Religious Online Developments in a Secular Context

Peter Fischer-Nielsen

Abstract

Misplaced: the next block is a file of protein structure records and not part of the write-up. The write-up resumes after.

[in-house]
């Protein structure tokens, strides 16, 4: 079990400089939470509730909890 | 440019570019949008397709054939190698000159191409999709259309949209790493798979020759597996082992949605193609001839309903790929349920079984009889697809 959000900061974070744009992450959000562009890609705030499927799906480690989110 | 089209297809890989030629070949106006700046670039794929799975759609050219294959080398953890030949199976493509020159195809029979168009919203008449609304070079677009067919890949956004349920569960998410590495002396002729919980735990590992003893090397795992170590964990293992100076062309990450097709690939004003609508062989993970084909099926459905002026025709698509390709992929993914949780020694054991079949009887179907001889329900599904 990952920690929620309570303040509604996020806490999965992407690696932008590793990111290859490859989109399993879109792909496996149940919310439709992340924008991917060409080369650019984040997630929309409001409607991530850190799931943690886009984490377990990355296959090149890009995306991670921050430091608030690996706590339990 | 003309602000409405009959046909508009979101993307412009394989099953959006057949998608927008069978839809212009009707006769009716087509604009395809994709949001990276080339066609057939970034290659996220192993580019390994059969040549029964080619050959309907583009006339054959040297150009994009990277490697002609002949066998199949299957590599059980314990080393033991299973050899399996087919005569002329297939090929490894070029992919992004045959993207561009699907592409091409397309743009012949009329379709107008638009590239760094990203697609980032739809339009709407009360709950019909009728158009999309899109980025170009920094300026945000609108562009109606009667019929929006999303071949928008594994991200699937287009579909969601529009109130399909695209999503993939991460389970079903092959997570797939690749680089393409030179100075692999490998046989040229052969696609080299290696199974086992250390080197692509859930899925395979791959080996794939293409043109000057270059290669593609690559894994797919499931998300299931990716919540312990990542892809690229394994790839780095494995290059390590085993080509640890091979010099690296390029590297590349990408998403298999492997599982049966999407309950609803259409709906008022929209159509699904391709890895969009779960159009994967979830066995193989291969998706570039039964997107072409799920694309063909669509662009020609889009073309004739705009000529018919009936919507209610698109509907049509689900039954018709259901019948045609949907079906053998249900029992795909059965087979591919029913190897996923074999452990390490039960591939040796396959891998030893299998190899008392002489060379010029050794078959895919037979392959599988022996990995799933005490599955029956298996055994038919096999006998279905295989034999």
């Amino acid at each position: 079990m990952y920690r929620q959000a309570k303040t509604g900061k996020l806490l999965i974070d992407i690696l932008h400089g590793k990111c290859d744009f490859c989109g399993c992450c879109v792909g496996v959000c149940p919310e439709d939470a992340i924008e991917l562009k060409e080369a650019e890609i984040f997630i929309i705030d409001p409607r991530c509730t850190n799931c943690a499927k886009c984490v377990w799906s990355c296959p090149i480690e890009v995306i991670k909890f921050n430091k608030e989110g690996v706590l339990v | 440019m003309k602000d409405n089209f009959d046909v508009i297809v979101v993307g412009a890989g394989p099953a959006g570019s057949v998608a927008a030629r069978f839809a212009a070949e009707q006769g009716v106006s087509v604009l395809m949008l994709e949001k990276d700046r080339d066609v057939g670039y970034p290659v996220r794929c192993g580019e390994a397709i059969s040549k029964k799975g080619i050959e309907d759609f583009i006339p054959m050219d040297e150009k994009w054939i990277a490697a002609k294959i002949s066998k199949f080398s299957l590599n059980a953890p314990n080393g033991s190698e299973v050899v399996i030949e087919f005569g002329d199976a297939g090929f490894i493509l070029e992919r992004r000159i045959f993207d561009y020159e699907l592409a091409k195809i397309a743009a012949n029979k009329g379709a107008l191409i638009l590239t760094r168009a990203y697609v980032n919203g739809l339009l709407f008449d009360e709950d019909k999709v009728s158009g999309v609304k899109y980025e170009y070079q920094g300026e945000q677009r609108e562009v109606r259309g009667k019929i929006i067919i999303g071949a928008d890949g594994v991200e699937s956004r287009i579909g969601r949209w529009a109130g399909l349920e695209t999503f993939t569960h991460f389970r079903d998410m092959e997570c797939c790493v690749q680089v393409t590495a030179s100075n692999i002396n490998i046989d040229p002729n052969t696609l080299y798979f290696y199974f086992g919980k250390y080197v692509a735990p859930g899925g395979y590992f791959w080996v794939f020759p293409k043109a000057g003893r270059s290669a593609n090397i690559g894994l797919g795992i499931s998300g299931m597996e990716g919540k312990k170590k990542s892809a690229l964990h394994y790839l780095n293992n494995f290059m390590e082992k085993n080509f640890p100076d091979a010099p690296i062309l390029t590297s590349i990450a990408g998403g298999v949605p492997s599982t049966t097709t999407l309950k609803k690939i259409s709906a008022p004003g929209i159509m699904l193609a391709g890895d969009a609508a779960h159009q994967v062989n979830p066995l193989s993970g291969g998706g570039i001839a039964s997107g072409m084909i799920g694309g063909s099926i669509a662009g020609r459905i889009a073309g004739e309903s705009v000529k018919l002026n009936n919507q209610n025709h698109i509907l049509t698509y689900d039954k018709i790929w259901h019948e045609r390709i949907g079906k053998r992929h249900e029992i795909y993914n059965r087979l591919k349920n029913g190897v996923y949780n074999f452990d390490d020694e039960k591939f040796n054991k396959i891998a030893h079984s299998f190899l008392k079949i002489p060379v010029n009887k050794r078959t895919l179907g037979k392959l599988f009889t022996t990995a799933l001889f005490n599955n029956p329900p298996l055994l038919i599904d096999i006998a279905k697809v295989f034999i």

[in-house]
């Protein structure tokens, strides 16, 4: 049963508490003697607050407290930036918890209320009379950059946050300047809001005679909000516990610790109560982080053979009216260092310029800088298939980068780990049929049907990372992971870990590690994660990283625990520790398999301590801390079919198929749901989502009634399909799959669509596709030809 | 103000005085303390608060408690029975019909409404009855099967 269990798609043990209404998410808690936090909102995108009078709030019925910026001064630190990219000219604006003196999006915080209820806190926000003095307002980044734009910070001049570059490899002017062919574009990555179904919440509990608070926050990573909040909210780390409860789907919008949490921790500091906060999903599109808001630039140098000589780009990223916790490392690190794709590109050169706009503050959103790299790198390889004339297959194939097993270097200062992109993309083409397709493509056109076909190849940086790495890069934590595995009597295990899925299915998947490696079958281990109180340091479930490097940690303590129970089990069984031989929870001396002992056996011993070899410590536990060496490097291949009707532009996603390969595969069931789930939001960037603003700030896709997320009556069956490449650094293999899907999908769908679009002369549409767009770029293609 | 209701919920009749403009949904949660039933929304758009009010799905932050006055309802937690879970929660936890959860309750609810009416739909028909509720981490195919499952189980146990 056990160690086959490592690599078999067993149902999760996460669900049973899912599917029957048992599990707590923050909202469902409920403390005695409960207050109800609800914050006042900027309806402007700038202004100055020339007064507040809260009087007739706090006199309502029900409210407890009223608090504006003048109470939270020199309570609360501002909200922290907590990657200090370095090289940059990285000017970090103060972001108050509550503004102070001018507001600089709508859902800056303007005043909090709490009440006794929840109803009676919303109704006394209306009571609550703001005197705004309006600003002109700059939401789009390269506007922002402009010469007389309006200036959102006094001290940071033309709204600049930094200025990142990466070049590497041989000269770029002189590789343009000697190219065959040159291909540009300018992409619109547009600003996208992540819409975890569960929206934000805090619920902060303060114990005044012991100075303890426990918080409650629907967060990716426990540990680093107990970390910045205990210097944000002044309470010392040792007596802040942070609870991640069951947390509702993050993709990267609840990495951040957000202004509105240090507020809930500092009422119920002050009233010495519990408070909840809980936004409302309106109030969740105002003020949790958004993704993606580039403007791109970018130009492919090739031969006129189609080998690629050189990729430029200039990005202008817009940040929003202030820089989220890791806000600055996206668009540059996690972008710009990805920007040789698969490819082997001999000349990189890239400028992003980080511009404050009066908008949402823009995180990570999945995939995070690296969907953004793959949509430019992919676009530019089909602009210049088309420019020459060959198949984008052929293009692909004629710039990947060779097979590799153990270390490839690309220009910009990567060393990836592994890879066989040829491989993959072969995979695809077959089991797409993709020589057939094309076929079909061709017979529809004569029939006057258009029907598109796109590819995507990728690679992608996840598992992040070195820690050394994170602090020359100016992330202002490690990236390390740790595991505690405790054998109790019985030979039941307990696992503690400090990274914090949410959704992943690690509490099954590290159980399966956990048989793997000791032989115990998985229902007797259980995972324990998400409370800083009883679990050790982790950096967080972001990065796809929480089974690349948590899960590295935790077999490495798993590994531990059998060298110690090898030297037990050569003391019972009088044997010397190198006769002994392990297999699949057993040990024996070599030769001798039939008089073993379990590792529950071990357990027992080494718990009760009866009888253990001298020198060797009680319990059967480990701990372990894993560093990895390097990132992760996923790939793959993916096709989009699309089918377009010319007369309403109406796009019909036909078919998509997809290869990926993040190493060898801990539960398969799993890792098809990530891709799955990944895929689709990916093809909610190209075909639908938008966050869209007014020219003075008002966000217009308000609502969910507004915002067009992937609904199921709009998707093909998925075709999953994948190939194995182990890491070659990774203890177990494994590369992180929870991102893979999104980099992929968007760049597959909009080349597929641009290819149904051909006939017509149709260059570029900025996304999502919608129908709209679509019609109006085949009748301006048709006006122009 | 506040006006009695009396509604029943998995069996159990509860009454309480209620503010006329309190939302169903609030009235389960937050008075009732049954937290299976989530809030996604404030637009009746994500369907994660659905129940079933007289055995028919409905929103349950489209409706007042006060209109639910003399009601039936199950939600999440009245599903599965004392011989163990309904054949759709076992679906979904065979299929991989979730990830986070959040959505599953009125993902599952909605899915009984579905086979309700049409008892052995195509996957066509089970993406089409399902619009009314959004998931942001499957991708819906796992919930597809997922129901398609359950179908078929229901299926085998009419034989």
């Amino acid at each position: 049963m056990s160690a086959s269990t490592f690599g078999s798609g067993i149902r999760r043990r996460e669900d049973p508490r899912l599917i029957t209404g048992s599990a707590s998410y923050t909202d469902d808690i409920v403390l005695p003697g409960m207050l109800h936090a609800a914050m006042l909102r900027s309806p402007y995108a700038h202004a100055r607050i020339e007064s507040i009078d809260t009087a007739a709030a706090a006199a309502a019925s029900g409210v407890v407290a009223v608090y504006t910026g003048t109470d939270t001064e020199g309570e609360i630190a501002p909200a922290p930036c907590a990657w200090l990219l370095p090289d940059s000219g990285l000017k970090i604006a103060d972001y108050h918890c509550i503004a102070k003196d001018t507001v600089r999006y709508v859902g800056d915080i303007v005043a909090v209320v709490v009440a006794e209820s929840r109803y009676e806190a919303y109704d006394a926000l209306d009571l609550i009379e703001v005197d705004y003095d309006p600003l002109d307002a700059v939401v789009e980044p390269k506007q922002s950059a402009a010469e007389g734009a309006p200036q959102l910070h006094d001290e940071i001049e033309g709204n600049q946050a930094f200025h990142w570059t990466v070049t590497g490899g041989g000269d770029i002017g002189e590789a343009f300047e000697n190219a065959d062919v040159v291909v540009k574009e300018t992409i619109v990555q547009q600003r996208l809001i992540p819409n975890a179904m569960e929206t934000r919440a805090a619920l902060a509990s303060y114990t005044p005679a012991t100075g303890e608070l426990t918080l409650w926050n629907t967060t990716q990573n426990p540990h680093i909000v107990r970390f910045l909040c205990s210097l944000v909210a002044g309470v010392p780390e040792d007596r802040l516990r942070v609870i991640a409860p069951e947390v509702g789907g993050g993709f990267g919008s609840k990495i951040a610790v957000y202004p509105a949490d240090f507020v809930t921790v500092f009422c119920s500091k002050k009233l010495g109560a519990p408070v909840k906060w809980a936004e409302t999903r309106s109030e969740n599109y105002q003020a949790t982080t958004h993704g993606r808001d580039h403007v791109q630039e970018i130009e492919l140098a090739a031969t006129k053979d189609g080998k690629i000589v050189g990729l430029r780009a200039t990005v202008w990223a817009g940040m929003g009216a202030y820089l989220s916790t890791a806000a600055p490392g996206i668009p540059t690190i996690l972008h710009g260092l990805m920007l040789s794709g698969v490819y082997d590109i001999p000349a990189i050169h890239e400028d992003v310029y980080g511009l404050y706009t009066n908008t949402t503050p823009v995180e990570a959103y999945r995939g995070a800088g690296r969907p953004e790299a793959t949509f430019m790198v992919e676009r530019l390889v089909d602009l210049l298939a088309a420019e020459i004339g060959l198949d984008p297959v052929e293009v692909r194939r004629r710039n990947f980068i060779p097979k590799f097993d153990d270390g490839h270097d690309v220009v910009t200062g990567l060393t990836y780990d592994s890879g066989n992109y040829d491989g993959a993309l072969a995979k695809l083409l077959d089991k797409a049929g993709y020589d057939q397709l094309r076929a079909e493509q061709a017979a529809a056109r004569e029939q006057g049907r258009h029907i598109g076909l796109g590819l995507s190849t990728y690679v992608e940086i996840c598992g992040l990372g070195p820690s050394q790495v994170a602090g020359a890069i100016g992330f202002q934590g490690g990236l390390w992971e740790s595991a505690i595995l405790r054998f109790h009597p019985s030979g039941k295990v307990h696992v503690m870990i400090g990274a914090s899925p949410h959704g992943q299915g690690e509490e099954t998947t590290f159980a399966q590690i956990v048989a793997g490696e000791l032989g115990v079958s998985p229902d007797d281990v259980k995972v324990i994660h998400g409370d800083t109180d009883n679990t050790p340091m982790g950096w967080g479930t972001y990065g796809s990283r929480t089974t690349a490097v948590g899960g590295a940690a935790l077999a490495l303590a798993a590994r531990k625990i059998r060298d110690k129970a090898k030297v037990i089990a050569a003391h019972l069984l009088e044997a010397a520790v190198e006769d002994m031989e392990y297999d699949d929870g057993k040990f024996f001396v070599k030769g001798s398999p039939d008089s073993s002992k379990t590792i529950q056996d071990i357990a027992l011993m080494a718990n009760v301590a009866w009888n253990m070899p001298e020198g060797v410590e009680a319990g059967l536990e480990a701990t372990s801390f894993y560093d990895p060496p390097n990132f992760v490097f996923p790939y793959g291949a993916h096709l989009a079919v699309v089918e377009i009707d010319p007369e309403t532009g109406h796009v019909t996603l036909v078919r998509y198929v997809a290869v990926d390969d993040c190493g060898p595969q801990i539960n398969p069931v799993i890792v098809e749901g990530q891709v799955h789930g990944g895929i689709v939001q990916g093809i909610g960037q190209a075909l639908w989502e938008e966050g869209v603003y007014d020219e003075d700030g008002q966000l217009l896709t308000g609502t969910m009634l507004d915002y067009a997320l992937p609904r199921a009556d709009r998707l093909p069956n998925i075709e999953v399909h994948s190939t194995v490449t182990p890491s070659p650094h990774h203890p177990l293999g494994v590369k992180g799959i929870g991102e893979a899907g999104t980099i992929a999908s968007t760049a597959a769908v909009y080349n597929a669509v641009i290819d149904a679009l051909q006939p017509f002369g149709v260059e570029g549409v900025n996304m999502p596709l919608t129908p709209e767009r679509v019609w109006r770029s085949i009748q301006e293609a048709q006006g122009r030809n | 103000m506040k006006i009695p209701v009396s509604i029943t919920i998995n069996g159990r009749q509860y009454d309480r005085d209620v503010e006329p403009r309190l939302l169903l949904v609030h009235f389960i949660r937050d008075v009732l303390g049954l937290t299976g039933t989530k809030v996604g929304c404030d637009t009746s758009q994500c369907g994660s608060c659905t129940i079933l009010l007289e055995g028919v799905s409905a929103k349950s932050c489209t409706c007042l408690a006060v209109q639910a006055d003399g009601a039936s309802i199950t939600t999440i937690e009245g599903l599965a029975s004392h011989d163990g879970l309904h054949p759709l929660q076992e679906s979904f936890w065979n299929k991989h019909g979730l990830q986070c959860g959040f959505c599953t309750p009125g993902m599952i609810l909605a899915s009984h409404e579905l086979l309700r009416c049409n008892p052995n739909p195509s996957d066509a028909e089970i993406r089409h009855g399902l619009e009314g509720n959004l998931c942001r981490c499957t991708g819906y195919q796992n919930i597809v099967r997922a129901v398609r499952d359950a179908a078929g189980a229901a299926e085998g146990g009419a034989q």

Religious groups have conceived the internet as both a promising way of increasing interest in religious issues and a threat to the core religious values. This article deals with religious developments on the internet based on theoretical perspectives on secularization. Four relevant themes are listed, namely secularization as loss of religious institutional power and authority, secularization as adaption, secularization as decrease in individual religious engagement, and secularization as changed conditions for religious communication. These themes are investigated through an empirical analysis of results from two large surveys with 1,015 Danes and 1,040 Danish pastors. The article concludes that the internet does not seem to have dramatically changed people’s religious orientation. As in offline contexts, religious institutions are under pressure on the internet. Though the internet has been viewed as a new direct channel to people, evidence suggests that people are difficult to reach and that other players than the religious institutions dominate the transmission of religious messages. Secularization does take place online, but the development is counteracted by deliberate attempts to use the internet in religious activities, for instance by pastors who engage in critical negotiation of the possibilities online.

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